Calamy, Edmund

, an eminent nonconformist divine in the seventeenth century, was the sou of a citizen | of London, and born there in February 1600. July 4, 1616, he was admitted of Pembroke-hall 5 in the university of Cambridge. In 1619, he took, the degree of bachelor of arts and in 1632, that of bachelor of divinity. He shewed himself very early no friend, to the Arminian party, which was the reason that he could not obtain a fellowship in that society, even when he seemed to be entitled to it from his standing, as well as from his learning and unblemished character. At last, however, he so far conquered all prejudices, that he was elected Tanquam Socius of that hall, which entitled him to wear the cap, and take pupils, but he had no share in the government of the house. Dr. Felton, the pious and learned bishop of Ely, had so great a regard to his diligence in study, and unaffected zeal for religion, that he made him his chaplain, and paid him, during his residence in his family, uncommon marks of respect. His lordship gave him likewise, as a farther mark of his favour, the vicarage of St. Mary’s in Swaffham- Prior, in Cambridgeshire, in which capacity he did much good, though he diid not reside on his cure by reason of its small distance from the episcopal place. But after the death of the bishop in 1626, Mr. Calamy being chosen one of- th$; lecturers of St. Edmund’s-Bury, in Suffolk, he resigned his vicarage, and applied himself wholly to the discharge of his function at Bury. He continued there ten years, and, as some writers say, was during the greatest part of that time a strict conformist. Others, and indeed himself, say the contrary. The truth seems to be, that he was unwilling to oppose ceremonies, or to create a disturbance in the church about them, so long as this might, in, his opinion, be avoided with a safe conscience; but when bishop Wren’s articles, and the reading of the book of sports, came to be insisted on, he thought himself obliged to alter his conduct, and not only avoid conforming for the future, but also to apologize publicly for his former behaviour. He caine now to be considered as an active nonconformist, and being in great favour with the earl of Essex, he presented him to the living of Rochford in Essex, a rectory of considerable value, and yet it proved a fatal present to Mr. Calamy; for, removing from one of the best and wholesomest airs in England, that of St. Edmund’sbury, into the hundreds of Essex, he contracted such an illness as broke his constitution, and left behind it a dizziness in his head, which he complained of as long as he Jived. Upon the death of Dr. Stoughton, he was chosen | minister of St. Mary Aldermanbury, which brought him tip to London, 1639. The controversy concerning churchgovernment was tlu n at its greatest height, in which Mr. Calainy had a very large share. In the month of July 1639, he was incorporated of the university of Oxford, which, however, did not take him off from the party in which he was engaged. In 1640 he was concerned in writing that famous book, called Smectymnuus, which himself says, gave the first deadly blow to episcopacy, and therefore we find frequent references to it in all the defences and apologies for nonconformity which have been since published. In 1641 he was appointed by the house of lords a member of the sub-committee for religion, which consisted of very eminent divines, whose conduct, however, has been differently censured. He made a great figure in the assembly of divines, though he is not mentioned in Fuller’s catalogue, and distinguised himself both by his learning and moderation. He likewise preached several times before the house of commons, for which his memory has been very severely treated. He was at the same time one of the Cornhill lecturers, and no man had a greater interest in the city of London, in consequence of his ministerial abilities. He preached constantly in his own parish church for twenty years to a numerous audience, composed of the most eminent citizens, and even persons of great quality. He steadily and strenuously opposed the sectaries, and gave many pregnant instances of his dislike to those violences which were committed afterwards, on the king’s being brought from the Isle of Wight, He opposed the beheading of his sovereign king Charles I. with constancy ^ncl courage. Under the usurpation of Cromwell he was passive, and lived as privately as he could; yet he gave no reason to suspect that he was at all a well-wisher to that government. When the times afforded a favourable opportunity, he neglected not promoting the return of king Charles II. and actually preached before the house of commons on the day they voted that great question, which, however, has not hindered some from suggesting their suspicions of his loyally. After this step was taken, he, Mr. Ash, and other eminent divines were sent over to compliment the king in Holland, by whom they were extremely well received. When his majesty was restored, Mr. Calainy retained still a considerable share in his favour, and in June 1660, was appointed one | of his chaplains in ordinary, and was offered the bishopric, of Coventry and Litchfield, which he refused. When the convocation came to be chosen, he and Mr. Baxter were elected, May 2, 1661, for London; but the bishop of that diocese having the power of chusing two out of four, or four out of six, elected within a certain circuit, Dr. Sheldon, who was then bishop, was so kind as to excuse both of them; which, perhaps, was owing to the share they had in the Savoy conference. After the miscarrying of that design, Mr. Calamy made use of all his interest to procure the passing of an act agreeable to the king’s declaration at Breda: but when this was frustrated, and the act of uniformity passed, he took a resolution of submitting to ejection, and accordingly preached his farewel sermon at Aldermanbury, August 17, 1662. He made, however, a last effort three days afterwards, by presenting a petition to his majesty to continue in the exercise of his ministerial office. This petition was signed by many of the London clergy, and Dr. Man ton and Dr. Bates assisted at the presenting it, when Mr; Calamy made a long and moving speech; but neither it nor the petition had any good effect, though the king expressed himself in favour of toleration. He remained, however, in his parish, and came constantly to church, though another was in the pulpit, which proved an occasion of much t;rouble to him for on December 28, 1662, the expected preacher not coming in time, some of the principal persons in the parish prevailed upon Mr. Calamy to supply his place, which, with some importunity, he did; but delivered himself with such freedom, that he was soon after, by the lord mayor’s warrant, committed to Newgate for his sermon. But the case itself being thought hard, and some doubt arising how far the commitment was legal, his majesty in a few days discharged him. He lived to see London in ashes, the sight of which broke his heart. He was driven through the ruins in a coach to Enfield, and was so shocked at the dismal appearance, that he could never wear off the impression, but kept his chamber ever after, and died October 29, 1666, within two naonths after this accident happened. He was, though a very learned man, yet a plain and practical preacher, and one who was not afraid to speak his sentiments freely of and to the greatest; men .*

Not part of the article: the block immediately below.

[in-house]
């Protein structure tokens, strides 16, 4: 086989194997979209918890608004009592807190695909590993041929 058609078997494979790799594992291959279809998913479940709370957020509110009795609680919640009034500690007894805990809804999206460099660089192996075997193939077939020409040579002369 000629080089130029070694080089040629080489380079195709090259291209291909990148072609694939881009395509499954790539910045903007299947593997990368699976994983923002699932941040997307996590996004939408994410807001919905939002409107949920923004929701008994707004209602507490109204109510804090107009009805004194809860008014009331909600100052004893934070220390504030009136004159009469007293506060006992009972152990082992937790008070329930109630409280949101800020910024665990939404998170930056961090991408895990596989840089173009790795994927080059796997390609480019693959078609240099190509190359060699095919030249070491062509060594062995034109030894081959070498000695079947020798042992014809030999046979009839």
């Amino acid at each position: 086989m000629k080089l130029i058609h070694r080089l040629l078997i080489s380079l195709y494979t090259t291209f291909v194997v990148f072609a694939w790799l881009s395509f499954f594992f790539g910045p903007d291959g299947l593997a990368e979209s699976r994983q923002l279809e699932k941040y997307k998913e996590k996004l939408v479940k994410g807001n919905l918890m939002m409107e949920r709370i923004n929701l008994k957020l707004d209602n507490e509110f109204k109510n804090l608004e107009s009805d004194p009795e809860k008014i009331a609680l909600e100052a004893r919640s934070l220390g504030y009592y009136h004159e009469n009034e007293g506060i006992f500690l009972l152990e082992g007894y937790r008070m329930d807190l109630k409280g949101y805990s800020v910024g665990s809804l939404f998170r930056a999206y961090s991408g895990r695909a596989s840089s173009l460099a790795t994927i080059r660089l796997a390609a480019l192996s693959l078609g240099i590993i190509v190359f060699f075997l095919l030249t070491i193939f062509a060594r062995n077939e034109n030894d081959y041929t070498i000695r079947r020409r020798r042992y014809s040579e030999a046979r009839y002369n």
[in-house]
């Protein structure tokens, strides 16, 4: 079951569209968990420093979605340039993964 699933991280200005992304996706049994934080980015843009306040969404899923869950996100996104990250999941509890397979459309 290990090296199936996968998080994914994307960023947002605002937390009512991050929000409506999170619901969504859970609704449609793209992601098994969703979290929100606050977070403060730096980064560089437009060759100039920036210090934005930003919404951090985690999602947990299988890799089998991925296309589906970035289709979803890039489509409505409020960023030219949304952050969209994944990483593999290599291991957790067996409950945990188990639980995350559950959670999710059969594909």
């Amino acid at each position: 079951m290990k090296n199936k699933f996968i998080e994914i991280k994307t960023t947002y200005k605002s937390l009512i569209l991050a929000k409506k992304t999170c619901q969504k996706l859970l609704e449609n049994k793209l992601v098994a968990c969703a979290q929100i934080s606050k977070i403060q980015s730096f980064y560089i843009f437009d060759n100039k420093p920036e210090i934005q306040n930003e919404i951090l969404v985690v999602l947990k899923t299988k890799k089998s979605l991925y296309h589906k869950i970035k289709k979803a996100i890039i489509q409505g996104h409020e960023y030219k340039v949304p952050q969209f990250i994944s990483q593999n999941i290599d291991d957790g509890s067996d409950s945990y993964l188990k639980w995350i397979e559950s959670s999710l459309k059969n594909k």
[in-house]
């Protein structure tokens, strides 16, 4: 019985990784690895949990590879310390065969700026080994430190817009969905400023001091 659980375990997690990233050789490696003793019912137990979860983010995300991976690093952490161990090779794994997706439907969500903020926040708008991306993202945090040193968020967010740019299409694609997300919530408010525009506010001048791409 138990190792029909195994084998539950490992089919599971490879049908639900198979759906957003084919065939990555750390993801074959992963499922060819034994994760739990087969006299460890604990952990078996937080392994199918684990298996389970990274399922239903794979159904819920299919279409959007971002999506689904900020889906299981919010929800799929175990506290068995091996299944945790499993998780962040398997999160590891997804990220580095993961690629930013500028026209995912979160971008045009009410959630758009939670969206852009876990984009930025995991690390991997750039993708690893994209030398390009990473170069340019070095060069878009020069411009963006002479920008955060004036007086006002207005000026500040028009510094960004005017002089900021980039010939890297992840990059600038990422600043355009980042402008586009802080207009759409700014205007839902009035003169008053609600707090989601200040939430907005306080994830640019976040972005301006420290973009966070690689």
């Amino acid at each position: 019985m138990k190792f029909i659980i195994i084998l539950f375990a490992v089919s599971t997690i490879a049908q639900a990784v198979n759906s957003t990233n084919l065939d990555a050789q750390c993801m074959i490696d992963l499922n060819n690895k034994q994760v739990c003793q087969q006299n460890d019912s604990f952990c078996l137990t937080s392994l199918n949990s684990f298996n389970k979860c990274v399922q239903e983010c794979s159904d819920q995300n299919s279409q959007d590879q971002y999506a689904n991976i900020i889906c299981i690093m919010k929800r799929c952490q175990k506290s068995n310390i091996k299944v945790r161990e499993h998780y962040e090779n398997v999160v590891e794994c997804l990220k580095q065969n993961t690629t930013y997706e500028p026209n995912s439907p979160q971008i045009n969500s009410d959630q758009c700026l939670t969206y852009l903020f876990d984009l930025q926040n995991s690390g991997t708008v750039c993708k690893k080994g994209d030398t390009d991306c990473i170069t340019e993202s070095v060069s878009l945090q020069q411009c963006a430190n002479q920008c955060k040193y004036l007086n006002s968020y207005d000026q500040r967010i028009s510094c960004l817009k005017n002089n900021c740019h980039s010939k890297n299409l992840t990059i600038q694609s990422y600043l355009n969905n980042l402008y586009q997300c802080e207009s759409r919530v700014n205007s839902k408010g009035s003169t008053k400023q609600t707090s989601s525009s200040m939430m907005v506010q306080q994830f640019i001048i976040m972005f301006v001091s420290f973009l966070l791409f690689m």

Dr. —Calamy tells us, that our author, at the time of the Restoration, had the greatest interest in court, city, and country, of any of the ministers, and,


therefore, was extremely caressed at first; but be soon saw whither things were tending. Among other evidences of it this is one: That having general Monk for his auditor in his own church, a little after the Restoration, on a sacrament-day, he had occasion to speak of filthy lucre;And why,” said he, “is it called filthy, but because it makes men do base and filthy things Some mem,” said he, “will betray three kingdoms for filthy lucre's sake.” Saying which, he threw his handkerchief, which he usually waved up and down while he was preaching, towards the general’s pew.

He was | twice married. By his first wife he had a son and daughter; and by his second seven children, some of whom we shall have occasion to mention in succeeding articles.

Beisides the pieces already mentioned, Mr. Calamy published several single sermons preached on different occasions, and five sermons entitled “The Godly Man’s Ark, or a city of refuge in the day of his distress,” the eighth edition of which was printed at London, 1683, in 12mo. He had a hand in drawing up the “Vindication of the Presbyterian Government and Ministry,London, 1650; and the “Jns Divinum Ministerii Evangelic! Anglicani,” printed in 1654. Since his death, there was a treatise of Meditation printed in a clandestine way, not by his son, nor from his manuscript, but from some imperfect notes taken by an auditor. 1


Biog. Brit.—Calamy’s Lives, &c.